HMS Victory – An Audio Tour Part 2: The Gundecks

October 2022

This is Part 2 of a three-part special audio tour of HMS Victory, Horatio Nelson’s flagship at the Battle of Trafalgar in 1805 and a First Rate ship of the line which, by 1805, had already acquired a significant history. This, the second episode, looks at the gun decks where the sailors lived and fought Victory’s 104 guns; the first episode looked at the lowest two decks, the hold and the orlop deck; and episode three will look at everything open to the elements – the weather deck, quarter deck, poop deck and forecastle. Dr Sam Willis was taken on a tour of Victory by Tony Noon, one of HMS Victory’s tour guides, and by Rosey Thornber, Principal Heritage Advisor for HMS Victory.

  • View The Transcription

     

     

    Sam Willis 

    From the Society for Nautical Research in partnership with Lloyd’s Register Foundation, I’m Sam Willis. And this is the Mariners Mirror podcast, the world’s number one podcast dedicated to all of maritime history. Hello everyone and welcome to the Mariners Mirror podcast and to this episode two of our three part audio tour of HMS Victory. Today we are exploring HMS Victory’s gundecks where the sailors lived and fought her 104 guns. If you have just landed on this episode, do please go back and listen to episode one where we explore the hold and orlop decks, those dark and gloomy spaces beneath the waterline that can nevertheless tell you so much about the lives that were actually lived on board. And also make sure that you stay tuned for Episode three in which we will explore all of those places exposed to the elements, the the forecastle, the weather deck, the quarter deck, the poop deck and the rigging. And a quick reminder for everyone. HMS Victory, a first rate ship of the line launched in 1765 that went on to have a major role in the wars that followed against the United States when allied with France and Spain between 1775 and 1782, then revolutionary France and subsequently Napoleonic France, becoming most famous as Horatio Nelson’s flagship at the Battle of Trafalgar in 1805 when he lost his life on HMS Victory’s decks.,  We are of course, enormously lucky that she still survives and that it is possible to say that she is now the oldest commissioned warship in the world. I should just add here, it’s also possible to say something that is often overlooked. She’s not only here for us all to see but is located in the oldest drydock still in use in the world, commissioned by King Henry the Seventh in 1495, an amazing fact for you all there. Anyway, the fact that Victory is still here today at all, is thanks to a public fund, the Save the Victory Fund, that was launched by none other than us. Yes, The Ssociety for Nautical Research, and it was launched 100 years ago, and it’s still very much active today. So that is why we can enjoy this audio tour. So join us as I’m being taken around the gun decks of Victory with one of HMS Victory’s tour guides, the excellent Tony Noon. And in tow, we also have Rosey Thornber, principal heritage advisor for HMS Victory, who kept us up to date on the phenomenal conservation project that they currently have underway. A once in a lifetime project with a host of craftsmen, conservators, engineers and shipwrights, who are working to fight the impact of moisture, fungus and pests that threaten her and to keep her safe for the next 50 years. As ever, I hope you enjoy listening to them as much as I enjoyed talking with them. So come aboard, watch your head and join us, a little stooped, at the top of a gangway. We’ve just walked up from the orlop deck and are now on HMS Victory’s lowest gundeck. Rows of huge guns head off towards the ship stern, hammocks are slung from the beams, and there’s a clear smell of tar in the musty air.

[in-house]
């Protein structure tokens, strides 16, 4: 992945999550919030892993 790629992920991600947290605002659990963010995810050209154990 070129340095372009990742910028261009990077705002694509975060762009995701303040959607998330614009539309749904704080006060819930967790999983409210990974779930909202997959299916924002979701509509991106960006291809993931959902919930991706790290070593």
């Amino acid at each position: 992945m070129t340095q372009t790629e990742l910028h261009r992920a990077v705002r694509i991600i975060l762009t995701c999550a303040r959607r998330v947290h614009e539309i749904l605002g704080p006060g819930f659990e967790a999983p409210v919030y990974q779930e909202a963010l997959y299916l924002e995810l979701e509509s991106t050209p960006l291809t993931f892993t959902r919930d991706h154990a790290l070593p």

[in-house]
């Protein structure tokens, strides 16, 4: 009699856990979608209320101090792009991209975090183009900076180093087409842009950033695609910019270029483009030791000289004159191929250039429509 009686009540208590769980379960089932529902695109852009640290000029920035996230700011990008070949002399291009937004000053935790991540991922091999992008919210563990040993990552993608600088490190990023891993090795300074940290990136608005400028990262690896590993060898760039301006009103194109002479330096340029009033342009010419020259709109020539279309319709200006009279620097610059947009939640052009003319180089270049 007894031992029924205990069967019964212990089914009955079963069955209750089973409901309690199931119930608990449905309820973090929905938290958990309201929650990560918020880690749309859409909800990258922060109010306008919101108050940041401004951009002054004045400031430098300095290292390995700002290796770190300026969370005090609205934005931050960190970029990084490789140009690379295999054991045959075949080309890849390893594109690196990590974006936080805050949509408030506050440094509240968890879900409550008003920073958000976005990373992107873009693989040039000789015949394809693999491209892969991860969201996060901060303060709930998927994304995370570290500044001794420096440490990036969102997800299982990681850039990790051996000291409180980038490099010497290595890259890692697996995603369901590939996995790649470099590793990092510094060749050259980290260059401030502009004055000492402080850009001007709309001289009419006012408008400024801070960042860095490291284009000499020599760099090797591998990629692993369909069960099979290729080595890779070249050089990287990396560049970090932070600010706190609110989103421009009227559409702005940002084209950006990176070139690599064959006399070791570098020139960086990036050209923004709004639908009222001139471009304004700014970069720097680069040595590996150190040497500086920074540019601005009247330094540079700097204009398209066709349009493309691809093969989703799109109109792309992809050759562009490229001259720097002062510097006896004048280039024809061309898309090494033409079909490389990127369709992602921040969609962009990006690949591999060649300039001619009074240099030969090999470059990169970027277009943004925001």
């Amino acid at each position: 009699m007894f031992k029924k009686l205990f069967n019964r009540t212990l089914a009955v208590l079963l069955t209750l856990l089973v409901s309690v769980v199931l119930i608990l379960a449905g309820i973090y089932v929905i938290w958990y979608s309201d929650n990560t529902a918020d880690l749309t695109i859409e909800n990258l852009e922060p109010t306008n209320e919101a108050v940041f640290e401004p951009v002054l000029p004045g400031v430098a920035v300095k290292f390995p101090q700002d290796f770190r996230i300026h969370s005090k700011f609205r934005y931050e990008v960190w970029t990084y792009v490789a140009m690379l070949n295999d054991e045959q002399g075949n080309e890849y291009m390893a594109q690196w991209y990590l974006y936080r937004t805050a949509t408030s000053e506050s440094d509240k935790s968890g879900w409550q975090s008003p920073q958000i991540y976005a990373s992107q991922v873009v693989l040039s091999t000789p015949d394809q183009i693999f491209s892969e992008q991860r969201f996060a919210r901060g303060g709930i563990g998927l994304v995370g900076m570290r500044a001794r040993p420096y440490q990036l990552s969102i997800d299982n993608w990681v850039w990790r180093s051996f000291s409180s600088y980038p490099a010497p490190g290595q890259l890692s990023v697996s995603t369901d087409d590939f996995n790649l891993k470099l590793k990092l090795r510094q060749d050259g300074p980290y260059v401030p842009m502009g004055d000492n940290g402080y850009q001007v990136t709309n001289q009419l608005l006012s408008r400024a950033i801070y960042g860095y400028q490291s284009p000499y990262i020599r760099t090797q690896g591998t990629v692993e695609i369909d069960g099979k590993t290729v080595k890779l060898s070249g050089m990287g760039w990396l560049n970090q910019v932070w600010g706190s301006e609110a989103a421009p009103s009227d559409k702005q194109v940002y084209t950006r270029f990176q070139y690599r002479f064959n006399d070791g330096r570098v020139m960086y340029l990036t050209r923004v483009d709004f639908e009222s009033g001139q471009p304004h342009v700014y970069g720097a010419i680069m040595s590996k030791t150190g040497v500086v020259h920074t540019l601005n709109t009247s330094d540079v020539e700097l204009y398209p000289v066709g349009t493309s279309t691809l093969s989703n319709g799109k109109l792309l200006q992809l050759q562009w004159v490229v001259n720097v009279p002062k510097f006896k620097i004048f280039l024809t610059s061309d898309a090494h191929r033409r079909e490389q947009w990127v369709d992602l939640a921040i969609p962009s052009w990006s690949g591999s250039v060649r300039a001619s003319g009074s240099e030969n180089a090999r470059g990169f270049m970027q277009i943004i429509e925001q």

Sam Willis 

    Well, here we are, we’re back on our tour of HMS Victory, and now it feels like we’re in the business part of the ship, we’re on the lower gundeck. So Tony, tell me about this.

     

    Tony Noon 

    So 30 guns on this deck.  The deck we’re actually standing on  has planks that are actually part of  the oldest surviving single deck remaining on the ship.

     

    Sam Willis 

    Well, what year does that go back to?

     

    Tony Noon